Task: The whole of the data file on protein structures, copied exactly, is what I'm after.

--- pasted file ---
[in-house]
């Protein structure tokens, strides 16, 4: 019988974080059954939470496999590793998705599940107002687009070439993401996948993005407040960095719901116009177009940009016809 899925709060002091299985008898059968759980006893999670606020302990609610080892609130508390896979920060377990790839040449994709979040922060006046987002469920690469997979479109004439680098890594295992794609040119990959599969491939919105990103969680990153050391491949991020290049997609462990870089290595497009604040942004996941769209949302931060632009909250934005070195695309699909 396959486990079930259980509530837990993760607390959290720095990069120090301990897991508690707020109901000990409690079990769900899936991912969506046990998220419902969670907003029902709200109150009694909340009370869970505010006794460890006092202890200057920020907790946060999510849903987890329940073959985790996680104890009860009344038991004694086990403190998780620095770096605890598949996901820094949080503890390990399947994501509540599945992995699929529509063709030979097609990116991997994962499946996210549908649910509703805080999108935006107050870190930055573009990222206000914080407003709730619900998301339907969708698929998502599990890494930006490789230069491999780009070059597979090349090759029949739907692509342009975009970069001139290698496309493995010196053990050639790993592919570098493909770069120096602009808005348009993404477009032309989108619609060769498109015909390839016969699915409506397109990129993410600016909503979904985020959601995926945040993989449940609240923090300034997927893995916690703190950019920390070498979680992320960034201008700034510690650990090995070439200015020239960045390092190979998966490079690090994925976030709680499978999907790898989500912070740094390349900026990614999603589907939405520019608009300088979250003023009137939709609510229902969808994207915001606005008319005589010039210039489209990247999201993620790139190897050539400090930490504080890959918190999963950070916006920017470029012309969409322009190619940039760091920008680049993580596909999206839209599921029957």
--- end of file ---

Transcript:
[in-house]
């Protein structure tokens, strides 16, 4: 019988974080059954939470496999590793998705599940107002687009070439993401996948993005407040960095719901116009177009940009016809 899925709060002091299985008898059968759980006893999670606020302990609610080892609130508390896979920060377990790839040449994709979040922060006046987002469920690469997979479109004439680098890594295992794609040119990959599969491939919105990103969680990153050391491949991020290049997609462990870089290595497009604040942004996941769209949302931060632009909250934005070195695309699909 396959486990079930259980509530837990993760607390959290720095990069120090301990897991508690707020109901000990409690079990769900899936991912969506046990998220419902969670907003029902709200109150009694909340009370869970505010006794460890006092202890200057920020907790946060999510849903987890329940073959985790996680104890009860009344038991004694086990403190998780620095770096605890598949996901820094949080503890390990399947994501509540599945992995699929529509063709030979097609990116991997994962499946996210549908649910509703805080999108935006107050870190930055573009990222206000914080407003709730619900998301339907969708698929998502599990890494930006490789230069491999780009070059597979090349090759029949739907692509342009975009970069001139290698496309493995010196053990050639790993592919570098493909770069120096602009808005348009993404477009032309989108619609060769498109015909390839016969699915409506397109990129993410600016909503979904985020959601995926945040993989449940609240923090300034997927893995916690703190950019920390070498979680992320960034201008700034510690650990090995070439200015020239960045390092190979998966490079690090994925976030709680499978999907790898989500912070740094390349900026990614999603589907939405520019608009300088979250003023009137939709609510229902969808994207915001606005008319005589010039210039489209990247999201993620790139190897050539400090930490504080890959918190999963950070916006920017470029012309969409322009190619940039760091920008680049993580596909999206839209599921029957």